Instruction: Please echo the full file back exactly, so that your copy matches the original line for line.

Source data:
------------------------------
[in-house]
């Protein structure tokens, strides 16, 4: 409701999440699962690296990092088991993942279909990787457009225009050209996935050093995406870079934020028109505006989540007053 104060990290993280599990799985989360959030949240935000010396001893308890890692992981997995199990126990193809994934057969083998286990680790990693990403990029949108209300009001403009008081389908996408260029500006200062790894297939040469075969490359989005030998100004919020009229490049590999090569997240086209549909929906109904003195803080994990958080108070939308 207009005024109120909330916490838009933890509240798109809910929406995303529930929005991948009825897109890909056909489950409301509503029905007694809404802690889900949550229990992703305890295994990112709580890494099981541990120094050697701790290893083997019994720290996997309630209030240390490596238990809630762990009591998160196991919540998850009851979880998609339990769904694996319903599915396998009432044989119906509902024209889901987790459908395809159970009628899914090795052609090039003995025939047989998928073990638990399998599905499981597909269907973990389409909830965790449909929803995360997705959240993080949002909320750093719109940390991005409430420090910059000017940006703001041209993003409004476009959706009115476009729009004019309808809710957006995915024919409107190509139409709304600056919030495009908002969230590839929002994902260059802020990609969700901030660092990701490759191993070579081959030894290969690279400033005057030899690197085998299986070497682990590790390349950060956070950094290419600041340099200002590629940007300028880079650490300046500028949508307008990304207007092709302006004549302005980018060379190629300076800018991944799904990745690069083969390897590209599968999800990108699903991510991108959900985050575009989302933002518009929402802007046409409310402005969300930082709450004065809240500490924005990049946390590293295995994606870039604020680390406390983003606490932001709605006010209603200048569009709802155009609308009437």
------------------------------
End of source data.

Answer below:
[in-house]
């Protein structure tokens, strides 16, 4: 409701999440699962690296990092088991993942279909990787457009225009050209996935050093995406870079934020028109505006989540007053 104060990290993280599990799985989360959030949240935000010396001893308890890692992981997995199990126990193809994934057969083998286990680790990693990403990029949108209300009001403009008081389908996408260029500006200062790894297939040469075969490359989005030998100004919020009229490049590999090569997240086209549909929906109904003195803080994990958080108070939308 207009005024109120909330916490838009933890509240798109809910929406995303529930929005991948009825897109890909056909489950409301509503029905007694809404802690889900949550229990992703305890295994990112709580890494099981541990120094050697701790290893083997019994720290996997309630209030240390490596238990809630762990009591998160196991919540998850009851979880998609339990769904694996319903599915396998009432044989119906509902024209889901987790459908395809159970009628899914090795052609090039003995025939047989998928073990638990399998599905499981597909269907973990389409909830965790449909929803995360997705959240993080949002909320750093719109940390991005409430420090910059000017940006703001041209993003409004476009959706009115476009729009004019309808809710957006995915024919409107190509139409709304600056919030495009908002969230590839929002994902260059802020990609969700901030660092990701490759191993070579081959030894290969690279400033005057030899690197085998299986070497682990590790390349950060956070950094290419600041340099200002590629940007300028880079650490300046500028949508307008990304207007092709302006004549302005980018060379190629300076800018991944799904990745690069083969390897590209599968999800990108699903991510991108959900985050575009989302933002518009929402802007046409409310402005969300930082709450004065809240500490924005990049946390590293295995994606870039604020680390406390983003606490932001709605006010209603200048569009709802155009609308009437």